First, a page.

Until recently, most scientists believed that autism is caused mostly by genetic factors. But groundbreaking new research indicates that environmental factors may be just as important in the development of autism—if not more so—than genes.
It appears that certain babies are born with a genetic vulnerability to autism that is then triggered by something in the external environment, either while he or she is still in the womb or sometime after birth.
It’s important to note that the environment, in this context, means anything outside the body. It’s not limited to things like pollution or toxins in the atmosphere. In fact, one of the most important environments appears to be the prenatal environment.
Prenatal factors that may contribute to autism
- Taking antidepressants during pregnancy, especially in the first 3 months
- Nutritional deficiencies early in pregnancy, particularly not getting enough folic acid
- The age of the mother (children born to older fathers also have a higher risk of autism)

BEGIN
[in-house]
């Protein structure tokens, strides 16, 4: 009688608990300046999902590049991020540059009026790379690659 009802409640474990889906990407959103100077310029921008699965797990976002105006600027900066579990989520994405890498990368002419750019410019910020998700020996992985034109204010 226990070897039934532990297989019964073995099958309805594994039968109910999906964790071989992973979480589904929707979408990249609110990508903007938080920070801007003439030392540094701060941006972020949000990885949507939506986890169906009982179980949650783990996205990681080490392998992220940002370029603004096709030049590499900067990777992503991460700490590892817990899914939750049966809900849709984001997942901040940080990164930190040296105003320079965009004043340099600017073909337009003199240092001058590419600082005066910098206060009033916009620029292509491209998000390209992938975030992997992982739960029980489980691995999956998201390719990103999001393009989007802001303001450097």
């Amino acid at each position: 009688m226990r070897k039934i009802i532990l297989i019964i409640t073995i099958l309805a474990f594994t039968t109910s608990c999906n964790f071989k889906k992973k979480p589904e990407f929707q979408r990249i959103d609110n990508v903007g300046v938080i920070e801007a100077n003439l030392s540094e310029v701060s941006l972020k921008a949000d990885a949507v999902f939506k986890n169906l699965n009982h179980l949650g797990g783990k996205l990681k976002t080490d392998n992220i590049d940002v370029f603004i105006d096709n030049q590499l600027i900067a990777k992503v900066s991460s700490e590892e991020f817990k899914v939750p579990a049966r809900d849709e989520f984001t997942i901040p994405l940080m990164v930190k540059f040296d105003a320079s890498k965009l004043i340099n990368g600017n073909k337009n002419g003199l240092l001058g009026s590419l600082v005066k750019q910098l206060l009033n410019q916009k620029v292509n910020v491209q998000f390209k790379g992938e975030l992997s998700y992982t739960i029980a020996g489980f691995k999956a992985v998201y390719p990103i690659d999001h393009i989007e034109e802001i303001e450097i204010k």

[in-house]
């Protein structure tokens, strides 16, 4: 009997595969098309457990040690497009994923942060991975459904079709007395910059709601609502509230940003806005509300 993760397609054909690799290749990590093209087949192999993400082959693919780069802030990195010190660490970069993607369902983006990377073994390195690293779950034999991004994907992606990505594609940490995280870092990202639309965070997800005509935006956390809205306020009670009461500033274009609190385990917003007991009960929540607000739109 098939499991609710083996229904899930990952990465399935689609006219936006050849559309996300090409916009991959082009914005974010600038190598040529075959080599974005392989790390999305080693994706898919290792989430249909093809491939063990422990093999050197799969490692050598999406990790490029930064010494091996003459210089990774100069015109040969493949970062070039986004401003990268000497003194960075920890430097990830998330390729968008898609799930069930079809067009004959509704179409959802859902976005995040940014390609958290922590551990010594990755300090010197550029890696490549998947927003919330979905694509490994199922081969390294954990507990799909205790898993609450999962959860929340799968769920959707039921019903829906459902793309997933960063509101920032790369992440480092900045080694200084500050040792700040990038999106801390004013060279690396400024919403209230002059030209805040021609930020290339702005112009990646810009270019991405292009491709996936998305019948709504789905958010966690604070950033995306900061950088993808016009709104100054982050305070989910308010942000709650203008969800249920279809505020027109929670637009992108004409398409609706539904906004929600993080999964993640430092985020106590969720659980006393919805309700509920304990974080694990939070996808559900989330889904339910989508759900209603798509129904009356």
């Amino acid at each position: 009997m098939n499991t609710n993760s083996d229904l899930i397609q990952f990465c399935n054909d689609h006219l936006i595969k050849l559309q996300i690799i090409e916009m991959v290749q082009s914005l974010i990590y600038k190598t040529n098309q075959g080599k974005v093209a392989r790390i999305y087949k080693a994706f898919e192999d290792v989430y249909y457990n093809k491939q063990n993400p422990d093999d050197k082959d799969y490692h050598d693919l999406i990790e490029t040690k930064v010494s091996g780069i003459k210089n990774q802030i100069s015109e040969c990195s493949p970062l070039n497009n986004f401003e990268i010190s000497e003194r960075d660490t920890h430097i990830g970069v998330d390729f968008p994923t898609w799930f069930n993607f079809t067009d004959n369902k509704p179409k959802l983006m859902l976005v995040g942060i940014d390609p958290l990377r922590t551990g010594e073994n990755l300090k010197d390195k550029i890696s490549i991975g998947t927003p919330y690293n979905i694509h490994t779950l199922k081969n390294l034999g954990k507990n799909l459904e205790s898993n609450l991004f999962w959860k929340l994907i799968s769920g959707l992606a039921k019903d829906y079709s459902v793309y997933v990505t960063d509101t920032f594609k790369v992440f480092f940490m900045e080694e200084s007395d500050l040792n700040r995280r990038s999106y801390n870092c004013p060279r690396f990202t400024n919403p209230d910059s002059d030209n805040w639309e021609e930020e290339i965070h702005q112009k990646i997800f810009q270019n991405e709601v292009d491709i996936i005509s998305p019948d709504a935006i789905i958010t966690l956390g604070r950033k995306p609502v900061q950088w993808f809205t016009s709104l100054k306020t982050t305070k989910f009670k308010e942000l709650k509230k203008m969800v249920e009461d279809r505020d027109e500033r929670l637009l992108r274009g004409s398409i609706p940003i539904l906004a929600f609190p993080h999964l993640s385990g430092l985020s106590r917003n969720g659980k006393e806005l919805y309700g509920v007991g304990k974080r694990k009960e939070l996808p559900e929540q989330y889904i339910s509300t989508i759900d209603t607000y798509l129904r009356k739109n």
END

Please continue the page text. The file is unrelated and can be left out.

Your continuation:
- Complications at or shortly after birth, including very low birth weight and neonatal anemia
- Maternal infections during pregnancy
- Exposure to chemical pollutants, such as metals and pesticides, while pregnant
While more research on these prenatal risk factors is needed, if you’re pregnant or trying to conceive, it can’t hurt to take steps now to reduce your baby’s risk of autism.
Reducing the risk of autism: Tips for expectant mothers
- Take a multivitamin. Taking 400 micrograms of folic acid daily helps prevent birth defects such as spina bifida. It’s not clear whether this will also help reduce risk of autism, but taking the vitamins can’t hurt.
- Ask about SSRIs. Women who are taking an SSRI (or who develop depression during pregnancy) should talk with a clinician about all the risks and benefits of these drugs. Untreated depression in a mother can also affect her child’s well-being later on, so this is not a simple decision to make.
- Practice prenatal care. Eating nutritious food, trying to avoid infections, and seeing a clinician for regular check-ups can increase the chances of giving birth to a healthy child.
Source: Harvard Health Publications